Shiva Baby began as a short film, written and directed by Seligman in 2018 while she was a student at NYU. That short made its way around the festival circuit, garnering a lot of recognition and great press.  Seligman expanded the screenplay and created this longer 78-minute version by building on her initial story. In this full-length version, we get a more developed storyline and character study. We see the interplay between Danielle and her parents, Joel and Debbie, played by the character actor Fred Melamed (Lady Dynamite, A Serious Man,) and Polly Draper (Obvious Child, Thirtysomething,) who believe their daughter is earning extra money as a babysitter. Like any self-respecting parents, they make excuses for her when questioned by a seemingly never-ending barrage from relatives and acquaintances about Danielle’s plans. The prying inquisition wonders what Danielle is doing after graduation, the women comment on Danielle’s weight, her love life and seem to want to know every other detail that she’d prefer to keep to herself.  The smothering and snooping are uncomfortable but not unexpected by Danielle. It feels much like the New York shiva ritual; trying to keep her stories straight is a part of Danielle’s juggling act. She’s passed off Maya’s story as her own to her sugar daddy, Max, who believes he is helping his sugar baby in her efforts to self-fund her law school education. Maya has been accepted to Columbia Law while Danielle is barely graduating college with a degree in something that she can never quite explain to the inquiring shiva guests.

Seligman wisely kept Sennott in the role of Danielle while recasting Max and the parents and creating the storyline of Maya and Danielle’s relationship. The film is a character study, the shiva is the vehicle that allows us to examine these characters. This makes the casting so important to get right. Seligman and her casting director achieved that perfectly. Rounding out the cast with recognizable faces as shiva guests are character actors Jackie Hoffman and Sondra James. Also helping to create the tension in the story is the musical score by Ariel Marx. Using the groaning of cello strings, plucking, and whining, the notes arrive jarringly, helping to signal, and mirror the rising tension and confusion felt by Danielle. The presence of so many people in the tight space gives each scene an almost suffocating feeling. The arrival of Max’s wife and baby as the tension rises and a misplaced cell phone with a photo on it, meant only for Max, brings the shiva to a climax.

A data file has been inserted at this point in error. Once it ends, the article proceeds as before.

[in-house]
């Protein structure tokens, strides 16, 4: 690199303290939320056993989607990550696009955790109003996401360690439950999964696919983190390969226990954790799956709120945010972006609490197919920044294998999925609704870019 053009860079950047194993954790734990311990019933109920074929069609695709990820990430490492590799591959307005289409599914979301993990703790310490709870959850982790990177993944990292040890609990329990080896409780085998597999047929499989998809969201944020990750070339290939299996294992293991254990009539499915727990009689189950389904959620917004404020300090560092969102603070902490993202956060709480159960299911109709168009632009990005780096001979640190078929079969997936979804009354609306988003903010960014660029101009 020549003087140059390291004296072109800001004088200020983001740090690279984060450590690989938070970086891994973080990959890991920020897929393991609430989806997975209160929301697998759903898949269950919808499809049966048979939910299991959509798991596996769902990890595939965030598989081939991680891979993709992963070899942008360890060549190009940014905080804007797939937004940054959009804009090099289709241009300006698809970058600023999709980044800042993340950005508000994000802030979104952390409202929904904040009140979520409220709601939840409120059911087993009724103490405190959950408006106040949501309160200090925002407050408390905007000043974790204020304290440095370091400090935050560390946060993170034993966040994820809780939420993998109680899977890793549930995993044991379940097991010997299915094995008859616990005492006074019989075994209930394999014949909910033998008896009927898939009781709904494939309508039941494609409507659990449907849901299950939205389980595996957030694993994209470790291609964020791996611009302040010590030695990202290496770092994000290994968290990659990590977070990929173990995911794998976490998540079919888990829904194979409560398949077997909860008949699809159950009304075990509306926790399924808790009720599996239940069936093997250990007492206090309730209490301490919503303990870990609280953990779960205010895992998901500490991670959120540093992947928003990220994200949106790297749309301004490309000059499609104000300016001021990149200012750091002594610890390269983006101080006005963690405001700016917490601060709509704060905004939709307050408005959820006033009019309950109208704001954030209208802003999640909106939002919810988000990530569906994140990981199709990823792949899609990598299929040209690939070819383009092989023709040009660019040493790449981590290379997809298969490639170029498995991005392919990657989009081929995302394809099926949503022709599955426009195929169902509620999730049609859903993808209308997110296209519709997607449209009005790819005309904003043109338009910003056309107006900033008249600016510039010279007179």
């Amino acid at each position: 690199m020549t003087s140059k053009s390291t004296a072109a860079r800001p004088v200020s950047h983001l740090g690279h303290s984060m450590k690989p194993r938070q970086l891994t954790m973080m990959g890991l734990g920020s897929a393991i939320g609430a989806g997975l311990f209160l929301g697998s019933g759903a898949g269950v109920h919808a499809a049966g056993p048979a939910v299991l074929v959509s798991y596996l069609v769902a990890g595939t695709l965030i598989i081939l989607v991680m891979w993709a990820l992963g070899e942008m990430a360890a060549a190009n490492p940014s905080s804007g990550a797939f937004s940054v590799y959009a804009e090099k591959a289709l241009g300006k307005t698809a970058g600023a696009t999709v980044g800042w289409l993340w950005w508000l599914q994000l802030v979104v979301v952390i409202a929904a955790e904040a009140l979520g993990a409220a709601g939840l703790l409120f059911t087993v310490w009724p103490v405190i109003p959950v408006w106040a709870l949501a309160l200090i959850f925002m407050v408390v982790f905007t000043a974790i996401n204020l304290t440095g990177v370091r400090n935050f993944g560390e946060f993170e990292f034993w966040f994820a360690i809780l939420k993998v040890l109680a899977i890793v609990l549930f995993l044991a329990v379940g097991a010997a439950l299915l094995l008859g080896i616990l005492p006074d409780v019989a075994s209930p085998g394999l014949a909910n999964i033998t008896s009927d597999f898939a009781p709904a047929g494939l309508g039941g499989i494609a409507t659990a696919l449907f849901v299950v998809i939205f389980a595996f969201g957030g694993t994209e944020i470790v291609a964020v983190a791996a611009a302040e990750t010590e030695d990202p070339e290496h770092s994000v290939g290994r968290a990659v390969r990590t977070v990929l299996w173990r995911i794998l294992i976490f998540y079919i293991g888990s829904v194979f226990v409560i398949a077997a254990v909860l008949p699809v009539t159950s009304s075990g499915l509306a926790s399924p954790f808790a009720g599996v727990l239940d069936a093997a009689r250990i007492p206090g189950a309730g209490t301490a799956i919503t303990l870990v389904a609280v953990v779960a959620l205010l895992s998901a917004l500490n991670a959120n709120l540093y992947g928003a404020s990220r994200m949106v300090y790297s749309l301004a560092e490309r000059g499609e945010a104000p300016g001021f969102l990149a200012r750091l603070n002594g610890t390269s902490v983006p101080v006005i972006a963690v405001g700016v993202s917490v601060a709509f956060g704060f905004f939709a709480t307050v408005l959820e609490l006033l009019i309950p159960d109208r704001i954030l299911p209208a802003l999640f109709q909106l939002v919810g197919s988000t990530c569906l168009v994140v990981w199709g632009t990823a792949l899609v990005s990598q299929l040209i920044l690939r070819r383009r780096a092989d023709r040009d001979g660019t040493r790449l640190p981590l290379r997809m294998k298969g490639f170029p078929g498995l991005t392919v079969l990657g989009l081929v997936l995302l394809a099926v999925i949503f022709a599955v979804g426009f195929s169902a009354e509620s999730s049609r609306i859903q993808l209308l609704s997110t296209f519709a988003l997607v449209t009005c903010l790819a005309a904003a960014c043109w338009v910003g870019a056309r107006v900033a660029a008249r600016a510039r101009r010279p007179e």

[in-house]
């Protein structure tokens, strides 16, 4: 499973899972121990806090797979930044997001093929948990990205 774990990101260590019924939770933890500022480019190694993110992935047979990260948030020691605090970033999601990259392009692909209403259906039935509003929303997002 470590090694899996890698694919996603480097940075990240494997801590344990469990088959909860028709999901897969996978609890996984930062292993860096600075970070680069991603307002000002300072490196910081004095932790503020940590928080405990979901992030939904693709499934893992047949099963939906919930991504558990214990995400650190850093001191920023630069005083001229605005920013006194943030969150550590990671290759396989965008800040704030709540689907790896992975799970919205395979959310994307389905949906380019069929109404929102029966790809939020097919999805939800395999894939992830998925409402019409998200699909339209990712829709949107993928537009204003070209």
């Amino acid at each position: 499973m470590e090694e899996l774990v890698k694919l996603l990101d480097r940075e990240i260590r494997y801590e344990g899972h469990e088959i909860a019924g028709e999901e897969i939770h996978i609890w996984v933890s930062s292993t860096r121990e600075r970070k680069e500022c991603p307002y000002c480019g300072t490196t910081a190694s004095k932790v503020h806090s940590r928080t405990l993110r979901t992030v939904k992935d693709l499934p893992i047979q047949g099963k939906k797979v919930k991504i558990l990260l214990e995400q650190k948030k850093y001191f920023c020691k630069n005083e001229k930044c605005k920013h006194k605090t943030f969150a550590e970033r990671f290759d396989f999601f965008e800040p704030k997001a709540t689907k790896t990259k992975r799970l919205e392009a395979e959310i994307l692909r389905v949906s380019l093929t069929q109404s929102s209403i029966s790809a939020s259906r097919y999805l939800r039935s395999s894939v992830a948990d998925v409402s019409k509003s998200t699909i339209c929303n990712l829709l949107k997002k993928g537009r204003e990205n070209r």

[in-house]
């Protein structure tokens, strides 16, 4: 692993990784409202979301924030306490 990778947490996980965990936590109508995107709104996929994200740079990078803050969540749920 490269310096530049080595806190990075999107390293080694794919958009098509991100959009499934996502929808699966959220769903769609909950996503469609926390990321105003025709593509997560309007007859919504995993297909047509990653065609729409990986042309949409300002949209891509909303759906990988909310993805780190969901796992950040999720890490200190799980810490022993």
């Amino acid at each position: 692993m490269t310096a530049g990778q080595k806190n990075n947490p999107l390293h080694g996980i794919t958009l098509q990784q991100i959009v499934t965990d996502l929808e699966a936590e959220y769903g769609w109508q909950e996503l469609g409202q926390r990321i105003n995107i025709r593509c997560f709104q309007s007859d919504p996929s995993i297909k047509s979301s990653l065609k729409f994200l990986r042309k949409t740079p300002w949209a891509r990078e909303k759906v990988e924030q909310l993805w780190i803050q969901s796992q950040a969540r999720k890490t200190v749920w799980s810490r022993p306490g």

Shiva Baby is the type of film that leaves the viewer questioning, “what happens next to these characters?” You care about Danielle and Maya and wonder if Max and his shiksa wife, Kim (Diann Agron) will stay together. Will Danielle keep her sugar baby lifestyle? When I find myself feeling this way about fictional characters at the end of a movie, I know that I’ve just watched something rare in a film. I want the film to keep playing so I can see what Danielle will do next. Shiva Baby is a great example of an independent film starting with a nugget of an idea. With the tension and the pressure that the narrative creates over time and with great care, that nugget becomes a diamond.

About :

Kim Costigan is a writer and editor for The Independent.  When she’s not watching independent films and developing stories for the magazine, she can be found working 9 to 5 at a local university as an administrator supporting Philosophy Ph.D. candidates and faculty.  Kim is a Creative Writing MFA candidate at Emerson College.